RUWA empowers women to participate in local governance

Series of activities to empower women to effectively participate in district level elections to strengthen local governance have begun in the Northern Region.

Women in selected communities in Tamale Metropolitan, Yendi, Savelugu and Sagnarigu Municipalities are being targeted under the project.

It is being implemented by Rural and Urban Women’s Association (RUWA) with funding from the Open Society Initiative for West Africa.

Briefing stakeholders in an inception workshop in Tamale on Saturday, the Executive Director of RUWA, Masud Aziz Rauf, said the project would, among others, groom 30 interested women to stand for the elections.

He said it was imperative that vigorous campaign strategies were embarked upon to sensitise men and women on the need for women in the northern region of Ghana to be involved in local governance and for them to be elected to the district assemblies.

Mr Rauf added that women were noted to be effective in promoting honest government; committed to promoting national and local policies that address their socioeconomic and political challenges, as well as children and other disadvantaged groups.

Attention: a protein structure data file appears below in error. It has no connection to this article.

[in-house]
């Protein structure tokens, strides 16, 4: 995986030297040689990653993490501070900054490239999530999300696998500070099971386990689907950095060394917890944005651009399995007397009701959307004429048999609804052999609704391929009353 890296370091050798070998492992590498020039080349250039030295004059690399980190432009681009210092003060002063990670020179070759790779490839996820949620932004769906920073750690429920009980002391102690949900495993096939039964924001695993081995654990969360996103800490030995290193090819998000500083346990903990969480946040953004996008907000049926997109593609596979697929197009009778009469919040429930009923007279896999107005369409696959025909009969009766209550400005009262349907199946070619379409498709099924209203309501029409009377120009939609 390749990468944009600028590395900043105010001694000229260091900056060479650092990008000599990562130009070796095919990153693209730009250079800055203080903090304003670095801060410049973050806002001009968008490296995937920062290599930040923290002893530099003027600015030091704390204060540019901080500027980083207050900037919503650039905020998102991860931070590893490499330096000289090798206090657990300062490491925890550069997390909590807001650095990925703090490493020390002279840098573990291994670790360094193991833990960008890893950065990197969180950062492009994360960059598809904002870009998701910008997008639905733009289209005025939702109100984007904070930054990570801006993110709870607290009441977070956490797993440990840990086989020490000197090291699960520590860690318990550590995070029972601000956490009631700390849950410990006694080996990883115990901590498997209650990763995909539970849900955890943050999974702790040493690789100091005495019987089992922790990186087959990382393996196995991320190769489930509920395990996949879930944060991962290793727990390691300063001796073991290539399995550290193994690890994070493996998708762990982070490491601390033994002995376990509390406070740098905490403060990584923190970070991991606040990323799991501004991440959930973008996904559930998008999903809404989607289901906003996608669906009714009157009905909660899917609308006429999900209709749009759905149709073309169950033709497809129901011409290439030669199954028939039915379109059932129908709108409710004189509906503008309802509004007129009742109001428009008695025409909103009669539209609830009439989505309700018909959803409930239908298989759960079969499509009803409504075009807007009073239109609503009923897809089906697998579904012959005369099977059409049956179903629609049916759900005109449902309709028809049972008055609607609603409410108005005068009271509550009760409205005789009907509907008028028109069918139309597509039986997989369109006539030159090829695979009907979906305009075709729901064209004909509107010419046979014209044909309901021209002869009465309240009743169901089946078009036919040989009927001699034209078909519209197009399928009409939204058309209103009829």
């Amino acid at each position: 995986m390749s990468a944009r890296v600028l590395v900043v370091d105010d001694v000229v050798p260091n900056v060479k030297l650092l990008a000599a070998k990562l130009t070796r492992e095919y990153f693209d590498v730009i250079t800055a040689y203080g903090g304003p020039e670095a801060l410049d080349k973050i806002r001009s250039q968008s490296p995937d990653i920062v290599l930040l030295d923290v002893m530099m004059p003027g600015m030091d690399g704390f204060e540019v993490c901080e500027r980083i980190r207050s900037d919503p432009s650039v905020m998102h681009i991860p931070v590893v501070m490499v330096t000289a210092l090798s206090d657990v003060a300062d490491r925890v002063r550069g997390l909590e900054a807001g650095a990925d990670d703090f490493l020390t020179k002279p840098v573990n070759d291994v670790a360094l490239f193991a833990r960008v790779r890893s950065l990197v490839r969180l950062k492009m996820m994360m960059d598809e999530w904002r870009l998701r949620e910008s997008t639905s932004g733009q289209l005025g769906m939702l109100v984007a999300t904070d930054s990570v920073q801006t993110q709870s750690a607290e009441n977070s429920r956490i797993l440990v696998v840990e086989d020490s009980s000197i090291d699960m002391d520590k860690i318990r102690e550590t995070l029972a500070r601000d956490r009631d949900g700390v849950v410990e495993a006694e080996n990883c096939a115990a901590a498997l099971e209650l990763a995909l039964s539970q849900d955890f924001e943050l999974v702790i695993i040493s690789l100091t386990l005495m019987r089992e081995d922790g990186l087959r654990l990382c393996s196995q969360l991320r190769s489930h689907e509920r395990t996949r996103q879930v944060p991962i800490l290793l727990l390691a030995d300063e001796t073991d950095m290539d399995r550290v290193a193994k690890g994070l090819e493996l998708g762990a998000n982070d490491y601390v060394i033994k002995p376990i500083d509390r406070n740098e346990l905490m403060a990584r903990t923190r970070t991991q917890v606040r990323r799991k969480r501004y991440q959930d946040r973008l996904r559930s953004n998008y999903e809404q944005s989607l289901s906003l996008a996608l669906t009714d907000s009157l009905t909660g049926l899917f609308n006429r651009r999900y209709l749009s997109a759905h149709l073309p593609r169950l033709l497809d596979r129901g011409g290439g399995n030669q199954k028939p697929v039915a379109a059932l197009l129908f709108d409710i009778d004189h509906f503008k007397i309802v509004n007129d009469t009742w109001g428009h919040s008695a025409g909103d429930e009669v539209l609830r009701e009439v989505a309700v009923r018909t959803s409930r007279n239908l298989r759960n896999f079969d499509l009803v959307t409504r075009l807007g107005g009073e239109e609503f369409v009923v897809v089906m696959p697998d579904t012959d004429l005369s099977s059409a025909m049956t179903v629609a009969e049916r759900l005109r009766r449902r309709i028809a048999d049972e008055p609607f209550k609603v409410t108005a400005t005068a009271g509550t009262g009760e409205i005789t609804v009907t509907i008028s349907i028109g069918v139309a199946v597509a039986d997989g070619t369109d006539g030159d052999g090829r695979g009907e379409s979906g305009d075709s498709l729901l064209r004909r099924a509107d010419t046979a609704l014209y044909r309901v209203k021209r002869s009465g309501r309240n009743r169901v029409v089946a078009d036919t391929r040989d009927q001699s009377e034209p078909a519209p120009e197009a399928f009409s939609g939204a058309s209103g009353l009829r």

“When women join hands with men in building structures of democracy the benefits are overwhelming. However, in Ghana, the involvement of women in making decisions that could promote the wellbeing of people around them is low, especially in governance,” he said.

The executive director of RUWA noted that in Ghana, especially in northern region, cultural barriers gave men more opportunities than women and stories of elders in communities insisting that a woman should step aside for a male contestant were very common.

He noted that in five district assembly elections held in Ghana- 1994, 1998, 2002, 2006 and 2010, women’s participation remained low, adding that In the 2002 District Level Elections (DLE), out of 7,700 assembly members of 110 District assemblies only five per cent were women.

Mr Rauf said the project needed the support of all and sundry, especially the support of men saying “that is why there will be community dialogue and consensus building in order for men and women to have common understanding and to realise the need for women to stand for seats in assemblies to be voted for.”

By Times Reporter

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